Health Care Records Have Long Been a Target for Hackers

Sue Marquette Poremba
Slide Show

Five Important Lessons from Recent Data Breaches

I was scanning headlines the other day and noticed one that warned that medical records will be the next big target for hackers. The article focused on a new report that shows how poor cybersecurity is within the health care industry, from hospitals to insurance companies.

It’s important information that needs to be shared, but I think we are five years or so too late with the warnings. As an eSecurity Planet article pointed out, since 2009, nearly 30 million Americans have been affected by a breach or cybersecurity breakdown within the health care industry, and it is getting worse. The article stated:

In 2013 alone, according to the report, 199 PHI [Protected Health Information] data breaches were reported to the U.S. Department of Health and Human Services, impacting more than 7 million patient records -- that's a 138 percent increase over 2012.


Next big target for hackers? More like a long-time target that is finally getting some attention in large part due to the recent retail breaches. All of a sudden, the general consumer is concerned about the safety and privacy of the data they share.

But the new report from Norse Corp. and the SANS Institute comes at an interesting time. England was planning to roll out a huge national medical and patient database, but a few days ago announced that the project was being stopped. Citizens were against the creation of the massive database because of privacy fears, and the government agency behind the project has said there would be more effort spent in explaining the reasons why the database will be so helpful for medical research. However, the agency has also admitted that security of the database just wasn’t very good and would likely be vulnerable to hacking attempts.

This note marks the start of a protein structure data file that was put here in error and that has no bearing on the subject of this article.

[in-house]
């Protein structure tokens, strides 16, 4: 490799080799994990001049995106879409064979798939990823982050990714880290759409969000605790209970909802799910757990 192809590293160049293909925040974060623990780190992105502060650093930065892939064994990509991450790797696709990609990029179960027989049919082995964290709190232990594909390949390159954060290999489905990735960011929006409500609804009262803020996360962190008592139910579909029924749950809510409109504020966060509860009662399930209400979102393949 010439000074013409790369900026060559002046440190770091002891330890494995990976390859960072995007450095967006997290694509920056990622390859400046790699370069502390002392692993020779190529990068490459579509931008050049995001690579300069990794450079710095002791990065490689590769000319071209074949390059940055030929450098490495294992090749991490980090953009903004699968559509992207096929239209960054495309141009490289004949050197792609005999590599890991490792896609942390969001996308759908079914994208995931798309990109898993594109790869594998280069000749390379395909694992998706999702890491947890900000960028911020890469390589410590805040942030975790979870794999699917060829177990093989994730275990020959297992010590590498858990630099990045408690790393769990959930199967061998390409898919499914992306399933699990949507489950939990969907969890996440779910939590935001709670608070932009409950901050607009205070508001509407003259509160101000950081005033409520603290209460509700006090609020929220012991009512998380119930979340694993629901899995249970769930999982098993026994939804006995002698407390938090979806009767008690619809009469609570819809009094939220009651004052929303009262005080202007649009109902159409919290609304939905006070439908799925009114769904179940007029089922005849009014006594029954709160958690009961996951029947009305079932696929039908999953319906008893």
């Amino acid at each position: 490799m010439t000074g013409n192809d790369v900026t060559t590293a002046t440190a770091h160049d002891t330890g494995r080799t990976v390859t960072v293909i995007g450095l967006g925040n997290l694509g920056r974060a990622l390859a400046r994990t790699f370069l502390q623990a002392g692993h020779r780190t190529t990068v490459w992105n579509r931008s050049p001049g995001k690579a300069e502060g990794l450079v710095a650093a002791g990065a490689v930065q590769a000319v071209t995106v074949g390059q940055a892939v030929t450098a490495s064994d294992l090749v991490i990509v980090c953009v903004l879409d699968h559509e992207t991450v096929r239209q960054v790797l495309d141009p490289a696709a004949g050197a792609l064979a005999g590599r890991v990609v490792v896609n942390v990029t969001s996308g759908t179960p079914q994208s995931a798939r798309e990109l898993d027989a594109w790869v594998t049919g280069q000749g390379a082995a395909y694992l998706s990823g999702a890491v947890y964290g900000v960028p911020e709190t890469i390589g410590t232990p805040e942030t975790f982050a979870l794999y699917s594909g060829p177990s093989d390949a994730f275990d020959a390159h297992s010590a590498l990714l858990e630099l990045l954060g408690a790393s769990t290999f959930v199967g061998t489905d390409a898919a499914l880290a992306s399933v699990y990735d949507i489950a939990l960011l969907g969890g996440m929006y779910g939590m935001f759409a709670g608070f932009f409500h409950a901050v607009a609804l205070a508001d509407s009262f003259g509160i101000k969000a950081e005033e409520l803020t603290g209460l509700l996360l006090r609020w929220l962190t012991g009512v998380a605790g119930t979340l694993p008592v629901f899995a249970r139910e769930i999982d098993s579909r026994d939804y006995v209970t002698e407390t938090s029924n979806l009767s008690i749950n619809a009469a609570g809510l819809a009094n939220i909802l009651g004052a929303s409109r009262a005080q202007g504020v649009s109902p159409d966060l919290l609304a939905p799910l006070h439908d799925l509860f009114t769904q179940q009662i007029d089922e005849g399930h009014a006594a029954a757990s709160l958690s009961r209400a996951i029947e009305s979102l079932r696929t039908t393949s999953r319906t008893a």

Why has the health care industry been so vulnerable to cybersecurity problems? According to an article published by Fox Business, the problem is three-fold:

  • Patient privacy isn’t a concern within IT (I find that astonishing, especially considering the long history of industry breaches)
  • Too much human error
  • Ignoring or not understanding insider risks

To be honest, the cybersecurity problems faced by the health care industry are no different than those faced by any other industry. But it is disingenuous to pretend that this risk of breaches is a new concern.



Add Comment      Leave a comment on this blog post
Feb 21, 2014 8:26 AM Not2Nite Not2Nite  says:
Agree that HealthCare records have been a target for years, that's absolutely nothing new. But consider this ... one of the end goals of ARRA is a national, fully interconnected, Electronic Healthcare Record environment. That means any one computer at a provider can access medical records for an individual from any where in the US. Great for providing care to the traveling patient. But stop and think about the "one doc shop" in Cornfield, Iowa where it's route to still leave your keys in your car and your home unlocked. Do you think that they've invested heavily in securing their PCs? So, a malicious individual compromises the weakest point and has access to the nation. Great idea! Reply
Mar 25, 2014 11:51 AM Group Health Insurance Group Health Insurance  says:
Safe guarding health insurance records has become a very big task. There is requirement of strong security system. Reply

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